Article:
The 1-10% prevalence rate of adult scoliosis frequently requires expensive therapy and surgical treatments and demands further research into the disease, especially with an aging population. Most studies examining the mechanics of scoliosis have focused on in vitro testing or computer simulations. This study quantitatively defined the passive stiffness properties of the in vivo scoliotic spine in three principle anatomical motions and identified differences relative to healthy controls.
Adult scoliosis (n = 14) and control (n = 17) participants with no history of spondylolisthesis, spinal fracture, or spinal surgery participated in three different tests (torso lateral side bending, torso axial rotation, and torso flexion/extension) that isolated mobility to the in vivo lumbar spine. The spinal stiffnesses and spinal neutral zone width were calculated. These parameters were statistically compared between factor of population and within factor of direction.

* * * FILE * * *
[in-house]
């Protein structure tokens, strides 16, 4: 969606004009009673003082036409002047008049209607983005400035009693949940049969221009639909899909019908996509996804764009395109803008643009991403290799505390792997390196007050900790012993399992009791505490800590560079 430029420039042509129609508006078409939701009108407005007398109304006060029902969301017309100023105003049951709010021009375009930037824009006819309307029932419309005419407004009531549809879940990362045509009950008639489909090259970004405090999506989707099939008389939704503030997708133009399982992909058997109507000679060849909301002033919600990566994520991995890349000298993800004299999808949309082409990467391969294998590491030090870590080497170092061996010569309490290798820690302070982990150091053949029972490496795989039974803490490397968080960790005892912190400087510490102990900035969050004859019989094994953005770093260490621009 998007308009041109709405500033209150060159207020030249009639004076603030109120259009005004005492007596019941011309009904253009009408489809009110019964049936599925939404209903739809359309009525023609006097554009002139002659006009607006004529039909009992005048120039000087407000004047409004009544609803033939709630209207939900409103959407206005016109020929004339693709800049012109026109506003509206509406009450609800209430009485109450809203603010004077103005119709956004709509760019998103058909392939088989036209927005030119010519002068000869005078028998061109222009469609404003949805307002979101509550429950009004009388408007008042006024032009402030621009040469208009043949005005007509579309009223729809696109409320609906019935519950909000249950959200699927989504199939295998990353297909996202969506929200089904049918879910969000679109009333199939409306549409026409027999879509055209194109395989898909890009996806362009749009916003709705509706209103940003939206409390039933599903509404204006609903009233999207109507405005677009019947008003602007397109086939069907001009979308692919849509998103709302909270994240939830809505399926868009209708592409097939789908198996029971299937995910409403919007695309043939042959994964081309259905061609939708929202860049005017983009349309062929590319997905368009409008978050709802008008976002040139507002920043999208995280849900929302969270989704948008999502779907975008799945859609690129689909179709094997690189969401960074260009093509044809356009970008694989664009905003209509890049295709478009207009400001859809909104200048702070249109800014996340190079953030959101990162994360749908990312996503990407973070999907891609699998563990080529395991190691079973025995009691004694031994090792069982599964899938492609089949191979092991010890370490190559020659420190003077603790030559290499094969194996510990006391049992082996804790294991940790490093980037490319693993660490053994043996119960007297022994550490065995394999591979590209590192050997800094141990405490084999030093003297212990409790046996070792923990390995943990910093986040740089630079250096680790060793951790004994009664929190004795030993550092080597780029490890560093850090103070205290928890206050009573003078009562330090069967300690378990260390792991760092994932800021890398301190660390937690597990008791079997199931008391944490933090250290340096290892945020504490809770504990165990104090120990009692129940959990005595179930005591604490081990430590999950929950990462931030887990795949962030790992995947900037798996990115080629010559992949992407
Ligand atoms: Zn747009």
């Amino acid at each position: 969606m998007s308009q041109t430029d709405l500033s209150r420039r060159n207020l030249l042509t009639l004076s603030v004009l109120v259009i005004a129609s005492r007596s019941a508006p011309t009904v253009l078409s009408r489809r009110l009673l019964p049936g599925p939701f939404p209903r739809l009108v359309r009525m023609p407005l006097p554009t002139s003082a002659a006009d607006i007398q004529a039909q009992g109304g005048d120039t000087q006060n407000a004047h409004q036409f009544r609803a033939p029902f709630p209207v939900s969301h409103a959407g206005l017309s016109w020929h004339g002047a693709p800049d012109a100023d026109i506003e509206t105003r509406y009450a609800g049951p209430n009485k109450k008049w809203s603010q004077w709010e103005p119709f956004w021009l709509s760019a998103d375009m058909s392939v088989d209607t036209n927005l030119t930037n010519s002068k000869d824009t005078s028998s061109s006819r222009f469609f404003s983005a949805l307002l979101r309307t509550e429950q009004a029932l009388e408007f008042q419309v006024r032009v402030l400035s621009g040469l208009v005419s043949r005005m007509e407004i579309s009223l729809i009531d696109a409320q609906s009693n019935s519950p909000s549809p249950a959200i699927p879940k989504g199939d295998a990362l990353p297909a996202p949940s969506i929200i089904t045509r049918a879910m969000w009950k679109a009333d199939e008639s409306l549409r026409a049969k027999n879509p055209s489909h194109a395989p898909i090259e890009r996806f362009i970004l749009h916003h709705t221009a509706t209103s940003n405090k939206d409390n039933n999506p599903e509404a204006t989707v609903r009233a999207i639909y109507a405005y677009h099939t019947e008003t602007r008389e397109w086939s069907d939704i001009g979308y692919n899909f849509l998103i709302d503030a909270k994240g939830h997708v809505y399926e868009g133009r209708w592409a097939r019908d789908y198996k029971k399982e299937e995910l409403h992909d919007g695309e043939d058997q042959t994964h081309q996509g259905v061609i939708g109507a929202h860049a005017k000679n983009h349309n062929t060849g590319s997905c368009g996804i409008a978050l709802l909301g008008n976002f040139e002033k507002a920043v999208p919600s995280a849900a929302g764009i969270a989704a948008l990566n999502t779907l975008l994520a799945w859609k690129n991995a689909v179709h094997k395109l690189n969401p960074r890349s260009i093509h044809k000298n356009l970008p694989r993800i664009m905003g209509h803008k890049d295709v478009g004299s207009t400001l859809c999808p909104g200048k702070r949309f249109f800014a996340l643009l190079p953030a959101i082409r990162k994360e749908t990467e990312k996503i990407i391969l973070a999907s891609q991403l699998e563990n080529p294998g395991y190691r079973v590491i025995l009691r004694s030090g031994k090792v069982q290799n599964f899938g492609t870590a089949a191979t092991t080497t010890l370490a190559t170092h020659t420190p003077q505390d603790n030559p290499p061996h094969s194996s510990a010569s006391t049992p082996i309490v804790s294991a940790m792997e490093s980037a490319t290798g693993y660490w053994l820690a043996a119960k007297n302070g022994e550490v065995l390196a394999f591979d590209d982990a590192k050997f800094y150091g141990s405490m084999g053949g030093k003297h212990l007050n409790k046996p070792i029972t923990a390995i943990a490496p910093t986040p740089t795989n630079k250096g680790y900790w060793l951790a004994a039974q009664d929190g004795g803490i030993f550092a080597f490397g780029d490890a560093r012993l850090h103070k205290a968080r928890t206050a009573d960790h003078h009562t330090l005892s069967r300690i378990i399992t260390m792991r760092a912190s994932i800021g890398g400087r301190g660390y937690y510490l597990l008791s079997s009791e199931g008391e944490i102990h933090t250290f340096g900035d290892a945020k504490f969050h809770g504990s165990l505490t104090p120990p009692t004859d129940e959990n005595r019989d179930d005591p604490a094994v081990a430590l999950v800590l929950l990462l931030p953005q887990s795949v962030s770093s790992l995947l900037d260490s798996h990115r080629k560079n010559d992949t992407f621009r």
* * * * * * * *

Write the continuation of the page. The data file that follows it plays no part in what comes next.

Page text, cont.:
Torque-rotational displacement data were fit using a double sigmoid function, resulting an in excellent overall fit (Avg. R = 0.95). There was a significant interaction effect between populations when comparing axial twist neutral zone width vs. lateral bend neutral zone width and axial twist stiffness vs. lateral bend stiffness. The axial twist neutral zone width magnitude was significantly larger in scoliosis patients.
The present study is the first investigation to quantify the whole trunk neutral zone of the scoliotic lumbar spine. Future research is needed to determine if lumbar spine mechanical characteristics can help explain progression of scoliosis and complement scoliosis classification systems.

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